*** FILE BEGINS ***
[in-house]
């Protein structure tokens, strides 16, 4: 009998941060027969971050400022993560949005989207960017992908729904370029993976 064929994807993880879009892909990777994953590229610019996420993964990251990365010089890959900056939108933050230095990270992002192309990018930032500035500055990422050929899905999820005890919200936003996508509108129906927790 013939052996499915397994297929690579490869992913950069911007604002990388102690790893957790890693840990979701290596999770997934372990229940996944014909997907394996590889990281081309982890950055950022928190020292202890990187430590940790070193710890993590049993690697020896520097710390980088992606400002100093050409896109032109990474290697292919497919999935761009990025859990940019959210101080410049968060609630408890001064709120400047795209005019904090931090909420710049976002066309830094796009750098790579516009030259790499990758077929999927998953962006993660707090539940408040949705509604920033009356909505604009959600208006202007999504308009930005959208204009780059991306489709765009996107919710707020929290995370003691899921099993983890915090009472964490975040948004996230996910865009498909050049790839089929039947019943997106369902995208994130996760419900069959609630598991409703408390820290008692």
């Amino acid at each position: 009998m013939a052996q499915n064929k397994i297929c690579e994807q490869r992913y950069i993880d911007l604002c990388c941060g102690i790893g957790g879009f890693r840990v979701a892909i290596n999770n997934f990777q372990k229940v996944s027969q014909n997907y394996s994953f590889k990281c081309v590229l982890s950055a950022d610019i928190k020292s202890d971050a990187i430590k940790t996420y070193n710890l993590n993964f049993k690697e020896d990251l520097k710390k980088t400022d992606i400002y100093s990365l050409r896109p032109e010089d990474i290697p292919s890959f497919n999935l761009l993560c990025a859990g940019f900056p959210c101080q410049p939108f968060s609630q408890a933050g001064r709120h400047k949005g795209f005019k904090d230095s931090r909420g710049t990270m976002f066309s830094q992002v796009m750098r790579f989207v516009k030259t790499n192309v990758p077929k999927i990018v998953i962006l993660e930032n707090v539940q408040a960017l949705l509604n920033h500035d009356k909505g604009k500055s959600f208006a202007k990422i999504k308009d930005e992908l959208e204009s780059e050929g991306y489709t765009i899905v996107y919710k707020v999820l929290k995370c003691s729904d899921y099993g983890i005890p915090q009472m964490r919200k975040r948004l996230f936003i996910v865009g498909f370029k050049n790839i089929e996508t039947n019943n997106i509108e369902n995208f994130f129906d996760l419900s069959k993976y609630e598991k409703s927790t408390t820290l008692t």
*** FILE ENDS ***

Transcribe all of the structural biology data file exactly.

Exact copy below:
[in-house]
């Protein structure tokens, strides 16, 4: 009998941060027969971050400022993560949005989207960017992908729904370029993976 064929994807993880879009892909990777994953590229610019996420993964990251990365010089890959900056939108933050230095990270992002192309990018930032500035500055990422050929899905999820005890919200936003996508509108129906927790 013939052996499915397994297929690579490869992913950069911007604002990388102690790893957790890693840990979701290596999770997934372990229940996944014909997907394996590889990281081309982890950055950022928190020292202890990187430590940790070193710890993590049993690697020896520097710390980088992606400002100093050409896109032109990474290697292919497919999935761009990025859990940019959210101080410049968060609630408890001064709120400047795209005019904090931090909420710049976002066309830094796009750098790579516009030259790499990758077929999927998953962006993660707090539940408040949705509604920033009356909505604009959600208006202007999504308009930005959208204009780059991306489709765009996107919710707020929290995370003691899921099993983890915090009472964490975040948004996230996910865009498909050049790839089929039947019943997106369902995208994130996760419900069959609630598991409703408390820290008692």
């Amino acid at each position: 009998m013939a052996q499915n064929k397994i297929c690579e994807q490869r992913y950069i993880d911007l604002c990388c941060g102690i790893g957790g879009f890693r840990v979701a892909i290596n999770n997934f990777q372990k229940v996944s027969q014909n997907y394996s994953f590889k990281c081309v590229l982890s950055a950022d610019i928190k020292s202890d971050a990187i430590k940790t996420y070193n710890l993590n993964f049993k690697e020896d990251l520097k710390k980088t400022d992606i400002y100093s990365l050409r896109p032109e010089d990474i290697p292919s890959f497919n999935l761009l993560c990025a859990g940019f900056p959210c101080q410049p939108f968060s609630q408890a933050g001064r709120h400047k949005g795209f005019k904090d230095s931090r909420g710049t990270m976002f066309s830094q992002v796009m750098r790579f989207v516009k030259t790499n192309v990758p077929k999927i990018v998953i962006l993660e930032n707090v539940q408040a960017l949705l509604n920033h500035d009356k909505g604009k500055s959600f208006a202007k990422i999504k308009d930005e992908l959208e204009s780059e050929g991306y489709t765009i899905v996107y919710k707020v999820l929290k995370c003691s729904d899921y099993g983890i005890p915090q009472m964490r919200k975040r948004l996230f936003i996910v865009g498909f370029k050049n790839i089929e996508t039947n019943n997106i509108e369902n995208f994130f129906d996760l419900s069959k993976y609630e598991k409703s927790t408390t820290l008692t």